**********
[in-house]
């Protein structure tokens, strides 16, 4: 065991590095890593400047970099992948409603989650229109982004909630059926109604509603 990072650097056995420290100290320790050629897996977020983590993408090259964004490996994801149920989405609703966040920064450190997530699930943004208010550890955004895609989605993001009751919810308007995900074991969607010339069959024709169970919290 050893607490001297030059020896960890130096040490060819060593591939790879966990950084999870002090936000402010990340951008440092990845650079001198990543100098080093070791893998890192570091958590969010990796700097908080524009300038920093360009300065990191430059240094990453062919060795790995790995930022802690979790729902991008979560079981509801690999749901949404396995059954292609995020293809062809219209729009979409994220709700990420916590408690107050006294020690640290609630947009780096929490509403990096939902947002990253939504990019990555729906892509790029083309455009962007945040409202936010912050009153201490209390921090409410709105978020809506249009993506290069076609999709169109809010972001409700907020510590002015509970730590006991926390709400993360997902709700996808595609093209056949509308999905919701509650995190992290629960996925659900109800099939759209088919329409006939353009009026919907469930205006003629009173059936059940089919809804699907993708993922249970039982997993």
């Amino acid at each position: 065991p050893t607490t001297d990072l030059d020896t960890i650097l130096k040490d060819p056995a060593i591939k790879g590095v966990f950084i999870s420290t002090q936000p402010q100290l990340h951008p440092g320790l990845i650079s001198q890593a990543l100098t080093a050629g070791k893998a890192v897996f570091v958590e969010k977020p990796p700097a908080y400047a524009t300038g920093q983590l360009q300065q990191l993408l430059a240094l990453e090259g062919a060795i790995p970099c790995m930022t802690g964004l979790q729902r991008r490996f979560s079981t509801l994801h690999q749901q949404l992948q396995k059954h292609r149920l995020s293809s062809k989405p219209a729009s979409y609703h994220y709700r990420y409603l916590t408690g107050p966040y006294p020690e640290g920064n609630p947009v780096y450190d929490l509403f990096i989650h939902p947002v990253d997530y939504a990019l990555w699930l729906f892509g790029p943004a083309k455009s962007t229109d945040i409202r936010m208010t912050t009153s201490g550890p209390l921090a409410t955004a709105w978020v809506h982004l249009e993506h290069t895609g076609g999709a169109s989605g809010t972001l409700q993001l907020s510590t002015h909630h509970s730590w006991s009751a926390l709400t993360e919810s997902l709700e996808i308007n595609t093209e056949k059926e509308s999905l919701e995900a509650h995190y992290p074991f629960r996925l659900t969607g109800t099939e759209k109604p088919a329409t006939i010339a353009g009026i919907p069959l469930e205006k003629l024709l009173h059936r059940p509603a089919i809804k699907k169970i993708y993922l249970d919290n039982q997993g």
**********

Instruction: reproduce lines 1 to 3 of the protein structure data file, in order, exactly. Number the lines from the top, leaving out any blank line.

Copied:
[in-house]
């Protein structure tokens, strides 16, 4: 065991590095890593400047970099992948409603989650229109982004909630059926109604509603 990072650097056995420290100290320790050629897996977020983590993408090259964004490996994801149920989405609703966040920064450190997530699930943004208010550890955004895609989605993001009751919810308007995900074991969607010339069959024709169970919290 050893607490001297030059020896960890130096040490060819060593591939790879966990950084999870002090936000402010990340951008440092990845650079001198990543100098080093070791893998890192570091958590969010990796700097908080524009300038920093360009300065990191430059240094990453062919060795790995790995930022802690979790729902991008979560079981509801690999749901949404396995059954292609995020293809062809219209729009979409994220709700990420916590408690107050006294020690640290609630947009780096929490509403990096939902947002990253939504990019990555729906892509790029083309455009962007945040409202936010912050009153201490209390921090409410709105978020809506249009993506290069076609999709169109809010972001409700907020510590002015509970730590006991926390709400993360997902709700996808595609093209056949509308999905919701509650995190992290629960996925659900109800099939759209088919329409006939353009009026919907469930205006003629009173059936059940089919809804699907993708993922249970039982997993």
């Amino acid at each position: 065991p050893t607490t001297d990072l030059d020896t960890i650097l130096k040490d060819p056995a060593i591939k790879g590095v966990f950084i999870s420290t002090q936000p402010q100290l990340h951008p440092g320790l990845i650079s001198q890593a990543l100098t080093a050629g070791k893998a890192v897996f570091v958590e969010k977020p990796p700097a908080y400047a524009t300038g920093q983590l360009q300065q990191l993408l430059a240094l990453e090259g062919a060795i790995p970099c790995m930022t802690g964004l979790q729902r991008r490996f979560s079981t509801l994801h690999q749901q949404l992948q396995k059954h292609r149920l995020s293809s062809k989405p219209a729009s979409y609703h994220y709700r990420y409603l916590t408690g107050p966040y006294p020690e640290g920064n609630p947009v780096y450190d929490l509403f990096i989650h939902p947002v990253d997530y939504a990019l990555w699930l729906f892509g790029p943004a083309k455009s962007t229109d945040i409202r936010m208010t912050t009153s201490g550890p209390l921090a409410t955004a709105w978020v809506h982004l249009e993506h290069t895609g076609g999709a169109s989605g809010t972001l409700q993001l907020s510590t002015h909630h509970s730590w006991s009751a926390l709400t993360e919810s997902l709700e996808i308007n595609t093209e056949k059926e509308s999905l919701e995900a509650h995190y992290p074991f629960r996925l659900t969607g109800t099939e759209k109604p088919a329409t006939i010339a353009g009026i919907p069959l469930e205006k003629l024709l009173h059936r059940p509603a089919i809804k699907k169970i993708y993922l249970d919290n039982q997993g």